Our research will help Canadians — including current and future job-seekers, employers, policy makers, service providers, educators, and researchers — better understand future skills priorities, knowledge gaps, and leading practices, and will help build capacity to address these demands. 

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Research Resources

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Reference Database

A searchable repository on published research addressing “future skills” that will be a useful tool for researchers and individuals interested in the future of work and the future of skills.

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Annotated Bibliography

Intended as a useful tool to researchers in need of initial guidance in future skills, this is a list of 39 key academic and “grey literature” publications.

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Research Network

An expanding and diverse group of scholars, experts, practitioners and other stakeholders actively engaged in research on future skills and the future of work.

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Featured Research

Saskatchewan’s Forest Sector: Future Skills for an Indigenous-Led Revitalization

The forest sector in northern Saskatchewan must contend with labour shortages, skills gaps, and the…
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Making up time: The impact of the pandemic on young adults in Canada

This report explores the experiences during the pandemic of younger adults, defined as those between…
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Are Adults Making Use of Career Services in Canada?

Career services represent an important way for Canadians to attain reliable and accurate labour market…
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Search Research Projects

  • Filter by Themes
  • Advancing Inclusion
  • Building Capacity
  • Supporting Employers
  • Supporting Workers
  • Filter by Region
  • Across Canada
  • Manitoba
  • Saskatchewan

There’s a revolution happening in skilled tradesexternal link icon

The revolution is being sparked by automation, low-carbon economies, digitization, and other emerging work trends. These new technologies need skills that are not usually at the core of a trade school education.

The big shift: changes in Canadian manufacturing employment, 2003-2018, Full Report

Despite the significant attention paid to Canada’s loss of manufacturing jobs at a broader level, little is known about how individual Canadian regions have fared since the manufacturing employment decline of 2003-2009, caused by a combination of increased overseas competition, a rising Canadian dollar, and the 2008-2009 Great Recession.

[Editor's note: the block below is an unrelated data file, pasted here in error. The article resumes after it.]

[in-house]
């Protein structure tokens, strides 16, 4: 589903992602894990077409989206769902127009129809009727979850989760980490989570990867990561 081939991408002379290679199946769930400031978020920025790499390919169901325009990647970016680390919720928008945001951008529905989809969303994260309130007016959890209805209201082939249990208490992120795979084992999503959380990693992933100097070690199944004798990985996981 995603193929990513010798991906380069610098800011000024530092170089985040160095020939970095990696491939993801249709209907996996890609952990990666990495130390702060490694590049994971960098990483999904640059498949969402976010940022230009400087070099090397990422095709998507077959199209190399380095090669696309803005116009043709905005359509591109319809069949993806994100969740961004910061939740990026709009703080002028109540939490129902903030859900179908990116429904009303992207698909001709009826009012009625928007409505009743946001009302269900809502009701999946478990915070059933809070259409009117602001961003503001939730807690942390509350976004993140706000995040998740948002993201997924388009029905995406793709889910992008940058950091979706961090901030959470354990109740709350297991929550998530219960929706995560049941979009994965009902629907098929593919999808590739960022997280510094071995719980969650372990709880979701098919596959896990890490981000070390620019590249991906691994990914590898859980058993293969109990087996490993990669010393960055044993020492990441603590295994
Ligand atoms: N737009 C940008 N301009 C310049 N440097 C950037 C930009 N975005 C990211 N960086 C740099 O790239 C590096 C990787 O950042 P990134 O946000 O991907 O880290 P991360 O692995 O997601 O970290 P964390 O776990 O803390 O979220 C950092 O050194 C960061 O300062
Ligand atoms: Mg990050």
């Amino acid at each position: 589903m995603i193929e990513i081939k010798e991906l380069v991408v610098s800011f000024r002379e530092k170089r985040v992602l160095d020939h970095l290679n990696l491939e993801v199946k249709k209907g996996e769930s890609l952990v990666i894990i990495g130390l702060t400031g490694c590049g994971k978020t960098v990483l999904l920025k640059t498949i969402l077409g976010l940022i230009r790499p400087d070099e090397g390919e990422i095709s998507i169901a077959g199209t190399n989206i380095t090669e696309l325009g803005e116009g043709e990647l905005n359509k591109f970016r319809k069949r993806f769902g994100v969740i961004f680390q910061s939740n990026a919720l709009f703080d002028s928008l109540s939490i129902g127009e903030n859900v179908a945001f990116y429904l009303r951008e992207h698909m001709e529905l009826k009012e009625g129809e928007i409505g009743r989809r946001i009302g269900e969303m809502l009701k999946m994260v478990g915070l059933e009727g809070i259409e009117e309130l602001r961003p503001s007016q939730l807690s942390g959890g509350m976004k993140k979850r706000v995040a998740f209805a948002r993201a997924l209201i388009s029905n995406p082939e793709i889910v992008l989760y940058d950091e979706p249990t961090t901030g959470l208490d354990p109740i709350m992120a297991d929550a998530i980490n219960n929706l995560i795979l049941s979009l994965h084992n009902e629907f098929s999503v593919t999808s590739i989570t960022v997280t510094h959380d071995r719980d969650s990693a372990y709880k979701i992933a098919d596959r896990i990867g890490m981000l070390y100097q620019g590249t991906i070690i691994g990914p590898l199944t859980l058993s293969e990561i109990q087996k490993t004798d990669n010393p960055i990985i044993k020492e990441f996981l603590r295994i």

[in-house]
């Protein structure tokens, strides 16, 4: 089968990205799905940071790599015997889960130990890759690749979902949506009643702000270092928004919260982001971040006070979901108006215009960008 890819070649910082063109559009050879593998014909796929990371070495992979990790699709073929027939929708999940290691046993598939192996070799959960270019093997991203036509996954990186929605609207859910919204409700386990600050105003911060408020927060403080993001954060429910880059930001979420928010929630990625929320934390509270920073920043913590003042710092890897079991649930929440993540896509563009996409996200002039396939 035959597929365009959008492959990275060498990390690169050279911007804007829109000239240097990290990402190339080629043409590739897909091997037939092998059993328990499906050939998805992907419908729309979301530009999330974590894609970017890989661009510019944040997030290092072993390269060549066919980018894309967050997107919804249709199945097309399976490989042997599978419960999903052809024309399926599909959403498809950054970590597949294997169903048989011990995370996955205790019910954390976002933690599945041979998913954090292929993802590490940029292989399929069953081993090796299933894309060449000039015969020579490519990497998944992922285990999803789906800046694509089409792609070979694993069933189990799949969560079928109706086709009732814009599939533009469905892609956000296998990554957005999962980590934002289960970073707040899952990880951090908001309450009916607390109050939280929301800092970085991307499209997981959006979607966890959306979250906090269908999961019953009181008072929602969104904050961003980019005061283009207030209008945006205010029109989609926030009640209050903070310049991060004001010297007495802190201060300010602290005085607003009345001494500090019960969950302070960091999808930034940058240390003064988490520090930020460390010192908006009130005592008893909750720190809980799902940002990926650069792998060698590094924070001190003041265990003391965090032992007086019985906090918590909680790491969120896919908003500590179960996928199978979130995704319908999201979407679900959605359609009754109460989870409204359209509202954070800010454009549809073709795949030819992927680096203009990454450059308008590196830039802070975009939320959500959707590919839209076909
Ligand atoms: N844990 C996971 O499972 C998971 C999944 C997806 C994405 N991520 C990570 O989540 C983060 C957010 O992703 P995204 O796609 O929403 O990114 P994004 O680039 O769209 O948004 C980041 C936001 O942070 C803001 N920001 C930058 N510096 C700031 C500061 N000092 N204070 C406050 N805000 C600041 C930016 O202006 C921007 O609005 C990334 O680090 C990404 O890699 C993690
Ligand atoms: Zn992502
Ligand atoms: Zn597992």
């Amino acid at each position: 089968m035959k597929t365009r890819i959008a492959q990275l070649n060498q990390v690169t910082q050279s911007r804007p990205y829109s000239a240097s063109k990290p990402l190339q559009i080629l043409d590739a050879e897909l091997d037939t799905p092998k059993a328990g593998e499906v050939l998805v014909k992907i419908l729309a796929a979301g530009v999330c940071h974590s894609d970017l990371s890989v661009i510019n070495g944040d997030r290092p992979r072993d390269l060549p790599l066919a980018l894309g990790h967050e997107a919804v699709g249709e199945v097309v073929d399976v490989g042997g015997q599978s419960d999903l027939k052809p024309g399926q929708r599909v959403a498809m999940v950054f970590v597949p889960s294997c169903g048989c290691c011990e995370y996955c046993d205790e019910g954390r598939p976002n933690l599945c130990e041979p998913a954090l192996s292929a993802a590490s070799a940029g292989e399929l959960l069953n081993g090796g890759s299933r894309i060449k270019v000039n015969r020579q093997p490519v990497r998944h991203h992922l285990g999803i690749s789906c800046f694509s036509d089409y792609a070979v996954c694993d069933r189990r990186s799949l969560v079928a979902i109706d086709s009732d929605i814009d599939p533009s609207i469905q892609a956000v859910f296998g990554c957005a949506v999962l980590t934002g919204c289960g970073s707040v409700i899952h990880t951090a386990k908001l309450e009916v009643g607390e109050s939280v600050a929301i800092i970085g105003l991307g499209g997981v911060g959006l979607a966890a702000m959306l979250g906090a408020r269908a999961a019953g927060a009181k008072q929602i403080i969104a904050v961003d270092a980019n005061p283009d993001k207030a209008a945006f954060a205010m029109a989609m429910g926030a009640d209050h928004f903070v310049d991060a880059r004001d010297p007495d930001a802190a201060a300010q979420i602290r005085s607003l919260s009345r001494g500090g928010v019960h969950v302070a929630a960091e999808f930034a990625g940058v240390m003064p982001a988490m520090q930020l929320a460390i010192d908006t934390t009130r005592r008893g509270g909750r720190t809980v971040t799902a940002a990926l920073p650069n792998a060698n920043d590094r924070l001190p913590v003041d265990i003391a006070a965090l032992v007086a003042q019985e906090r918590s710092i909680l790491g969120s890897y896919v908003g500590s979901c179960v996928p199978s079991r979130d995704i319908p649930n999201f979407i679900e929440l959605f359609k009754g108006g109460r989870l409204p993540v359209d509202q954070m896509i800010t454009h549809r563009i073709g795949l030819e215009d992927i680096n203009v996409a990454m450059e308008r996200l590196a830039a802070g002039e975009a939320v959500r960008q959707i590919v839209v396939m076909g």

Finding value: identifying and assessing social and emotional skills in the tourism and hospitality industry

This impact paper identifies the value of a focus on social and emotional skills (SES) recognition for employees and employers and examines assessment frameworks, approaches, and platforms that can support SES credentialing in the tourism and hospitality industry.

Bracing for Automation: What Are Canada’s Most Vulnerable Jobs?

This issue briefing looks at which occupations have a higher risk of automation and offer few options for workers to transition into lower-risk occupations.

Responding to Automation: Technology Adoption in Canadian Industries

We examine some of the determinants of automation and its impact on Canadian occupations and industries.

Labour Demand Trends During the COVID-19 Pandemic

This report is based on an analysis of online job postings in the pre-pandemic and pandemic periods. We discuss both changes in total job postings and changes in job postings across geography, occupations, skills, and sectors.

Rising Skills: Digital Skills Needs for Smart and Connected Vehicles

As the automotive industry shifts toward smart and connected vehicles, tradespeople who service cars, trucks, heavy duty equipment, and other vehicles will need stronger digital competencies. This briefing looks at how stakeholders in the automotive sector can reduce barriers to digital upskilling for both apprentices and journeypersons.

Bridging Education and Skills Gaps through Indigenous-Controlled Post-Secondary Education

This research project will investigate the role Indigenous-controlled post-secondary institutes play in helping First Nation, Métis, and Inuit students achieve academic success and find meaningful employment.
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